Matt: I have been here for about 14 years at Perforce.
Steph: 14 years? That's like half my life.
Matt: Man, that's shocking, isn't it?
Steph: Matt has worked in every group. Because he's so good, they want him everywhere. I've worked in every group because they're trying to punt me off and turf me off to the other groups. Matt finally said "I'll take her."
Matt: Steph, how long have you been here now?
Steph: I've been here 11 years. I missed my line and Matt just picked me up. He's awesome. I've been here 11 years. I have a couple go-to people when I need help, which is all the time, and Matt is one of them because he's been in QA and Engineering and Product Development, and now he's actually leading the community group. I'm going to look at my line. Gabe, line?
Gabe: Tricks, tricks!
Steph: Tricks! Matt is my go-to guy and he knows so much about writing against the server and all that stuff. You have a lot of tricks up your sleeve.
Matt: Definitely. I've built a number of products over the years at Perforce and certainly built a number of open source tools. Perforce is my life at this point.
Steph: I am proud to say I spent nine years writing folder diff. So if you've ever seen it, if you've ever used it. Nine years to write that product. I worked on P4, the Frankenstein if you've seen the movie Young Frankenstein. We call it Frankenstein. What am I saying? I was thinking that now that I'm working for Matt in the Community group, I'm going to have a chance to work on something other than P4V. I'm very excited about that.
Matt: Right on. You should do it out in the Perforce Workshop.
Steph: You're kidding, right? Isn't that a place where we put all the expired products?
Matt: It double flashed.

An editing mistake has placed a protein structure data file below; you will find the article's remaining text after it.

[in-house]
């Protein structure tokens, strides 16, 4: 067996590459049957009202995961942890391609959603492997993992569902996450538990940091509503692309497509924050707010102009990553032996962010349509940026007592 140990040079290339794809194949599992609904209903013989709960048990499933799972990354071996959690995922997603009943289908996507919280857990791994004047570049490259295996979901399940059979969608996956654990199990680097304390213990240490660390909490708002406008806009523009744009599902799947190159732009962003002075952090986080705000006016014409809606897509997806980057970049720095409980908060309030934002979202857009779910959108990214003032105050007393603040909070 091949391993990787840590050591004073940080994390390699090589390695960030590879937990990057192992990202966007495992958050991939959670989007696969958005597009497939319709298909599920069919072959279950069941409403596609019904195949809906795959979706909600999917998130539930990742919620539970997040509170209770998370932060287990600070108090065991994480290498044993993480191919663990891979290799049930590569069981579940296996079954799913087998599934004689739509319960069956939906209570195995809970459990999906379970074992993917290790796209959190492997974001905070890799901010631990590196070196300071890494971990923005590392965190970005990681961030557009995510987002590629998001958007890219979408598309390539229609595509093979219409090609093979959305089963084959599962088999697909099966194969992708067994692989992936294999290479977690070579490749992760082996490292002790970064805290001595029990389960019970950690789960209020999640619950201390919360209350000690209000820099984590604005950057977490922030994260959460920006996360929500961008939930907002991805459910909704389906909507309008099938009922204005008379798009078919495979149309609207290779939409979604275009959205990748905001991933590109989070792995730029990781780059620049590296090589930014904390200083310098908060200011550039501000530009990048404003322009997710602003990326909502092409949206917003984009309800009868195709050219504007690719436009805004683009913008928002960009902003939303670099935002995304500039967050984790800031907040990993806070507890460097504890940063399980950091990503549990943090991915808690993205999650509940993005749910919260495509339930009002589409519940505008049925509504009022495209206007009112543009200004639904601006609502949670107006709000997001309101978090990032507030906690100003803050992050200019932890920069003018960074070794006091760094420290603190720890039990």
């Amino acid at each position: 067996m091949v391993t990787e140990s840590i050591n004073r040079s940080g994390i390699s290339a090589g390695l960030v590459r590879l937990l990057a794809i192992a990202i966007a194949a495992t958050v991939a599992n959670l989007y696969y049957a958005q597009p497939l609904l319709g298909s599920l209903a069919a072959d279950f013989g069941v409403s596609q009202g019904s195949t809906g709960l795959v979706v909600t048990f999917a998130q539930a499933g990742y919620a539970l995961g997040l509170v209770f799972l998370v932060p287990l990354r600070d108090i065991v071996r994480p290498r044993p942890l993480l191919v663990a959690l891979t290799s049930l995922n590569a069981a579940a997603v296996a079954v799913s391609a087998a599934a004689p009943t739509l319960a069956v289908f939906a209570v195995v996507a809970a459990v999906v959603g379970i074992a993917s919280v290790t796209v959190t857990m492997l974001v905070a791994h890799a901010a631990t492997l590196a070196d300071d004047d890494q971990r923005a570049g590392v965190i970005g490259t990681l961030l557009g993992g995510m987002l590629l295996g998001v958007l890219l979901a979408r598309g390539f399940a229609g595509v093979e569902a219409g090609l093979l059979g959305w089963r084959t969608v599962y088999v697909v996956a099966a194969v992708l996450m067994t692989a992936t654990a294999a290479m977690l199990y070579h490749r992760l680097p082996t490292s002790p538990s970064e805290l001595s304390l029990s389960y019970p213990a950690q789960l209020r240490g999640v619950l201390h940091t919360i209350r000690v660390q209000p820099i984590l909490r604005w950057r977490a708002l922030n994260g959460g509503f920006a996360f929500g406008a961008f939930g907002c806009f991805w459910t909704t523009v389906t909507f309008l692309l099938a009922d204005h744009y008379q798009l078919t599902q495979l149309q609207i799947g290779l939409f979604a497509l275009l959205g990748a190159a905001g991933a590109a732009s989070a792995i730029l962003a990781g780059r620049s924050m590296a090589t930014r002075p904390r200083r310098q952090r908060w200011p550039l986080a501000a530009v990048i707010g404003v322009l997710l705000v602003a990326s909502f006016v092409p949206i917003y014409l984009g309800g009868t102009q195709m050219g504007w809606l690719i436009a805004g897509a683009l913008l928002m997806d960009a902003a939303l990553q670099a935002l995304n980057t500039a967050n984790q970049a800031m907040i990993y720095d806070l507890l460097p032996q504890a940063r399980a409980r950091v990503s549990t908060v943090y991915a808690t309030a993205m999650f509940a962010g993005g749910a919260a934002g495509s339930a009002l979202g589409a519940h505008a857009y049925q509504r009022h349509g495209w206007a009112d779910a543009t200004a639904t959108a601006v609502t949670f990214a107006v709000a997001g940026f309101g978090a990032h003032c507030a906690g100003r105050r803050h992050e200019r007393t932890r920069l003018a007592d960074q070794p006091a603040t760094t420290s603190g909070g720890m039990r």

Steph: We're going the wrong way. We're on the wrong talk. This is called Steph sweating out. It's odd that I'm freezing but sweating at the same time.
Gabe: You're talking about the ravings of a nonsensical mind! Dead is dead.
Matt: There's no way. The workshop is absolutely rad. We're in fact doing a lot of our new development internal to Perforce, actually out in the workshop so you can follow us and see what we're doing.
Steph: In June they were talking about who wants to do a talk? And I said, "the conference in September" and I got my kids going back to school, and I'm taking a sabbatical. I've been at Perforce for 10 years. They give me a month off. I'm going to have all of August off. I don't want the stress of doing a talk or anything. So I just lay quietly and I went away on vacation and came back, read my email and there was an email from this person I didn't know. It said "Thank you for your submission to the Merge talk. Your topic is blah blah blah." I thought "this must be a mistake because I'm not doing a talk this year." Matt was on vacation so when he got back, I was like "Matt, I got this weird e-mail and I have to do this talk." And he said "Oh yes, I forgot to tell you. You're doing a talk." And I said "Really? On what?" And he said "The Workshop." I said, "Matt, I've never even written a single line of open source code. I don't know anything about the workshop." And he said "Well, go to it and start learning." So I came up with 23 questions to ask Matt. And I said "If I'm going to do this, you're doing it too." These are probably the first 23 questions that you guys would ask about the workshop.
Matt: Alright, let's do it.
Gabe: Throw the third switch!